It is important for your group to understand that God’s plan was not adjusted when Adam and Eve sinned. Long before the world was created, this plan was set in motion by our all-knowing, eternal God. We read in 1 Peter 1:20 that Christ’s death for mankind was “foreordained before the foundation of the world.” In 1 John 3:8, we are assured that “for this purpose the Son of God was manifested, that he might destroy the works of the devil.”
2. The prophecies of the Messiah span from Genesis to Malachi — the prophet Malachi said that the “Sun of righteousness” would arise with healing in His wings (Malachi 4:2). This was part of the final recorded utterance of the Old Testament prophets. Four hundred years passed, and during all that time, devout individuals waited for the promised Messiah. The Gospels of Matthew, Mark, Luke, and John present Jesus as the long-awaited Messiah. What do the following prophecies tell us about the Messiah’s birth? Genesis 12:3; 2 Samuel 7:12-14; Isaiah 7:14; Micah 5:2; Hosea 11:1
These verses prophesy the following regarding the birth of the Messiah.
• Genesis 12:3 — The Messiah would be a descendant of Abraham.
• 2 Samuel 7:12-14 — The Messiah would be an heir to King David’s throne and would reign for eternity.
• Isaiah 7:14 — The Messiah would be born of a virgin.
• Micah 5:2 — The Messiah would be born in Bethlehem.
• Hosea 11:1 — The Messiah would be in Egypt for a time.
Follow up by pointing out to your group that we find the fulfillment of these Old Testament prophecies in the following New Testament verses.
• Genesis 12:3 is fulfilled in Matthew 1:1.
• 2 Samuel 7:12-14 is fulfilled in Matthew 1:6-16.
• Isaiah 7:14 is fulfilled in Luke 1:26-35.
• Micah 5:2 is fulfilled in Luke 2:4-6.
• Hosea 11:1 is fulfilled in Matthew 2:14-15.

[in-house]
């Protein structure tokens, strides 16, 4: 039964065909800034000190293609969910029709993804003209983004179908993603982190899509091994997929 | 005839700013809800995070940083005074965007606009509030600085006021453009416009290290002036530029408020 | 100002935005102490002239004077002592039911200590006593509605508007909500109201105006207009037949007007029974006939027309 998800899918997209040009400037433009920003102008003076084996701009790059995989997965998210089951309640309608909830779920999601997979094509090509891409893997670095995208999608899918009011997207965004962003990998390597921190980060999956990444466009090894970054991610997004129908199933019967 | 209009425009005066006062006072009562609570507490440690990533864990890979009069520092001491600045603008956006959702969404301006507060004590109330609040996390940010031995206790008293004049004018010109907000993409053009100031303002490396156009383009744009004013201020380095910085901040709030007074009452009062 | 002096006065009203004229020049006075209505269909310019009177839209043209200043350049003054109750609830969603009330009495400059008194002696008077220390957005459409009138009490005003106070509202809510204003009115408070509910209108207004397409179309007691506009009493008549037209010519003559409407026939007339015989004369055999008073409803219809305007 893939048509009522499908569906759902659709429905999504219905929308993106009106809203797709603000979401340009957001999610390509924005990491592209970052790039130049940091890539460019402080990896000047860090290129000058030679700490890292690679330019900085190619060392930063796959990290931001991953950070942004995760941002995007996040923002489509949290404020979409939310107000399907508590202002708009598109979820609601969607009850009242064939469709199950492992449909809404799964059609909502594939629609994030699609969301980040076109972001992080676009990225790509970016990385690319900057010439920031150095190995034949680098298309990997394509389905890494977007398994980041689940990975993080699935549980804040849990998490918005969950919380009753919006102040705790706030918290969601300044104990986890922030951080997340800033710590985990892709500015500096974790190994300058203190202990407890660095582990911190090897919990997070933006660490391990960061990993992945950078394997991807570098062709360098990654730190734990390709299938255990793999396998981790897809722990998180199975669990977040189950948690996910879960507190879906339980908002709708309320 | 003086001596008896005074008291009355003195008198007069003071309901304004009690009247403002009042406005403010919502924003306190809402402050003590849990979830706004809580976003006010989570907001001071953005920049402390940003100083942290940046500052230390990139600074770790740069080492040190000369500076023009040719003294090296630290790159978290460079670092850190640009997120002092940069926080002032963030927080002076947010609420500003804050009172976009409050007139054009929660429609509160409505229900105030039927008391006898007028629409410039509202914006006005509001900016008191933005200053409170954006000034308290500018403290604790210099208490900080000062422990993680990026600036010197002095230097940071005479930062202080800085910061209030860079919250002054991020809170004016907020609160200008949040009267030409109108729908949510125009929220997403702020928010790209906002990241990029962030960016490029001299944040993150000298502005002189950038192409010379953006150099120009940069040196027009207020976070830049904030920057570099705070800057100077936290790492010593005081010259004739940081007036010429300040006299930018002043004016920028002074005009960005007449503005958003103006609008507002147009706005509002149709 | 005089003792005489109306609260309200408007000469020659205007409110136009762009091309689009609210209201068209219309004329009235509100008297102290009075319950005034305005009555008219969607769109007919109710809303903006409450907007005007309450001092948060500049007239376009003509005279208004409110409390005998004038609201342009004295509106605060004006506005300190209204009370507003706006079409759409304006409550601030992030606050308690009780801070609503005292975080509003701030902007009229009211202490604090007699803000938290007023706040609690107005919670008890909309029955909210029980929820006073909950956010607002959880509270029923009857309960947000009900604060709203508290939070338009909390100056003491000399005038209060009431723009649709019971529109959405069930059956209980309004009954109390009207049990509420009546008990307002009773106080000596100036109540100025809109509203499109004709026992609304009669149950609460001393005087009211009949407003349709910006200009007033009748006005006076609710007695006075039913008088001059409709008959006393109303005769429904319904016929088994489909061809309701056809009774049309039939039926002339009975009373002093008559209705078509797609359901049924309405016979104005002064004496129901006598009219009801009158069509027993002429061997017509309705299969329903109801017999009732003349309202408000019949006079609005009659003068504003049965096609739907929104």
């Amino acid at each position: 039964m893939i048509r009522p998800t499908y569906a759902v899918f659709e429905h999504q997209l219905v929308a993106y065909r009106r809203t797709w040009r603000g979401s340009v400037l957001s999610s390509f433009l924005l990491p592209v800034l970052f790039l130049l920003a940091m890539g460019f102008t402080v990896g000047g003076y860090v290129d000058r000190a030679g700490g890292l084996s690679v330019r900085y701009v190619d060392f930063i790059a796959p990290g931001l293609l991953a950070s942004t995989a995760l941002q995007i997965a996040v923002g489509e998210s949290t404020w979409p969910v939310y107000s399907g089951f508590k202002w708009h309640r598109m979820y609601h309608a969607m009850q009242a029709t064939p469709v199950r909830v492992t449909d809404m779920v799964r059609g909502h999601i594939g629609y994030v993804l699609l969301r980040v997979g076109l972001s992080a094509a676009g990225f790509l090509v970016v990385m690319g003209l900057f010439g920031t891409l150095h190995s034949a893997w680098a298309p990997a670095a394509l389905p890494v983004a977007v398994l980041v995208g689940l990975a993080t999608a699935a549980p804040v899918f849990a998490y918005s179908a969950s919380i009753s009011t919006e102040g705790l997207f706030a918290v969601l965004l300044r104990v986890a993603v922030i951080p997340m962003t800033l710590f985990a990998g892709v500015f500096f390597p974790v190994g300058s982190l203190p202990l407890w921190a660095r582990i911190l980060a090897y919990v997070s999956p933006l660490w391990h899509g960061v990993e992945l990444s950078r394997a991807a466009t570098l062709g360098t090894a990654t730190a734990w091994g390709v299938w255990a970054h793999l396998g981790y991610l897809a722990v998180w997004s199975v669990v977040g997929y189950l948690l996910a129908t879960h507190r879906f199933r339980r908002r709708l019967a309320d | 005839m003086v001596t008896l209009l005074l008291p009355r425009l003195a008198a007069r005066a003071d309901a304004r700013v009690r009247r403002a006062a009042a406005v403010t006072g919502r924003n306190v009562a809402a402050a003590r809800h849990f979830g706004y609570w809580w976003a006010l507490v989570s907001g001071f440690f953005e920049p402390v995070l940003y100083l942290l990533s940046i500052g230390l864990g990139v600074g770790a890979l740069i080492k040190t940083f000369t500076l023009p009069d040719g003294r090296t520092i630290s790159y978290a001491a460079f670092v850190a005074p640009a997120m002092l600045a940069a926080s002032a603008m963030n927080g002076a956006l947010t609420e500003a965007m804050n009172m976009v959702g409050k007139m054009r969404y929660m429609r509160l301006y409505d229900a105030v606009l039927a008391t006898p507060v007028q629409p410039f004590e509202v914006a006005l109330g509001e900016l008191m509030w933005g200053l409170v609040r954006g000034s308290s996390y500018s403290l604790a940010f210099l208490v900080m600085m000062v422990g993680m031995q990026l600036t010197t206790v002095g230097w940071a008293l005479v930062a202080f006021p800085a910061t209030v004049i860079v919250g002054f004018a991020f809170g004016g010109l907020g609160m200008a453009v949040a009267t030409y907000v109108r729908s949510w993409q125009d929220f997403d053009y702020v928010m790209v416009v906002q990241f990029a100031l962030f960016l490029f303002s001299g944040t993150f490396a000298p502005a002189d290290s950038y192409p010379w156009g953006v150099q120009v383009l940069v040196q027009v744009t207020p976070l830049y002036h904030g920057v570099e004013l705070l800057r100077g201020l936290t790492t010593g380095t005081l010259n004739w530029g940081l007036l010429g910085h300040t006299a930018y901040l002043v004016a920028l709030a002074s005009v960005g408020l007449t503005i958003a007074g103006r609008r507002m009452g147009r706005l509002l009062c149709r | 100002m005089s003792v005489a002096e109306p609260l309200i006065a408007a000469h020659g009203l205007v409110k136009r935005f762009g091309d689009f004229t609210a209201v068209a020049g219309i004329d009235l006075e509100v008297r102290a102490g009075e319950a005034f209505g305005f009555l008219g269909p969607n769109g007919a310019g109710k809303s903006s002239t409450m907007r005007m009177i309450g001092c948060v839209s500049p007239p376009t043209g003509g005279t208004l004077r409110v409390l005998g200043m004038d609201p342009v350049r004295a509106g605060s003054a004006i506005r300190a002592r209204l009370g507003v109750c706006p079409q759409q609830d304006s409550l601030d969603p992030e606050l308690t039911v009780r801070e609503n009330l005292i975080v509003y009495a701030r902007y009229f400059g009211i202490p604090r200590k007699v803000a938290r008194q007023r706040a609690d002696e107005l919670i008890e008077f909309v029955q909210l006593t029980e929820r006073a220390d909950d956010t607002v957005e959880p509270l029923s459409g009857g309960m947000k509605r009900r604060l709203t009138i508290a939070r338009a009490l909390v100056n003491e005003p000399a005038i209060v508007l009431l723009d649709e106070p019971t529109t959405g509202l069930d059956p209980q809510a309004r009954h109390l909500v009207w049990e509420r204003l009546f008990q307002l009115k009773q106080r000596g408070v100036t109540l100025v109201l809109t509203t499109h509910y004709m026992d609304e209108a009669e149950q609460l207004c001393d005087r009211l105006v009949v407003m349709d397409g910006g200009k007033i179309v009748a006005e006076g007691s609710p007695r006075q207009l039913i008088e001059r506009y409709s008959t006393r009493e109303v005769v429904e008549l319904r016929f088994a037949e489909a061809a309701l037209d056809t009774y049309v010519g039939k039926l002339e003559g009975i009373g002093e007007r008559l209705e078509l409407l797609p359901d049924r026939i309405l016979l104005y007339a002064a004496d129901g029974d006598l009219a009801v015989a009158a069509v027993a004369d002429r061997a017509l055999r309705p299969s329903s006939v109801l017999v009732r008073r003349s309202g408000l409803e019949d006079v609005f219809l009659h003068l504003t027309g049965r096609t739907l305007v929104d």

3. Long before Christ’s birth, a number of Old Testament prophets described His mission on this earth. Isaiah was one of them. Though he lived about seven hundred years before the birth of Jesus, he gave us much insight about how and what the Messiah would preach. What details about the Messiah’s ministry do the following prophecies by Isaiah give? Isaiah 11:1-5; 42:1-4; 61:1-2
Isaiah foretold that the Spirit of the Lord would rest upon the Messiah, and He would have wisdom and understanding. He would judge in righteousness and reprove with equity (Isaiah 11:1-5). In addition, He would be a gentle Redeemer who would uphold justice and heal the broken (Isaiah 42:1-4; 61:1-2).
You may wish to expand your discussion by pointing out that Jesus validated Isaiah’s words by quoting Isaiah 61:1-2 in reference to Himself. In Luke 4:17-21, we read that early in His ministry on earth, He stood up and read these verses in the synagogue at Nazareth, and then told those present, “This day is this scripture fulfilled in your ears.”
In this prophecy, Jesus announced that He came to undo five types of damage that result from sin.
• “To preach the gospel to the poor.” Sin impoverishes, but the Messiah brought good news to the poor.
• “To heal the brokenhearted.” Sin breaks hearts, but the Messiah brought inner healing for the brokenhearted.
• “To preach deliverance to the captives.” Sin enslaves people, but the Messiah came to set them free from that bondage.
• “Recovering of sight to the blind.” Sin spiritually blinds people, but the Messiah came to heal and restore those with spiritual blindness.
• “To set at liberty them that are bruised.” Sin binds and harms its victims, but the Messiah comes to bring liberty and healing.
Only the Son of God himself could bring this kind of deliverance and healing.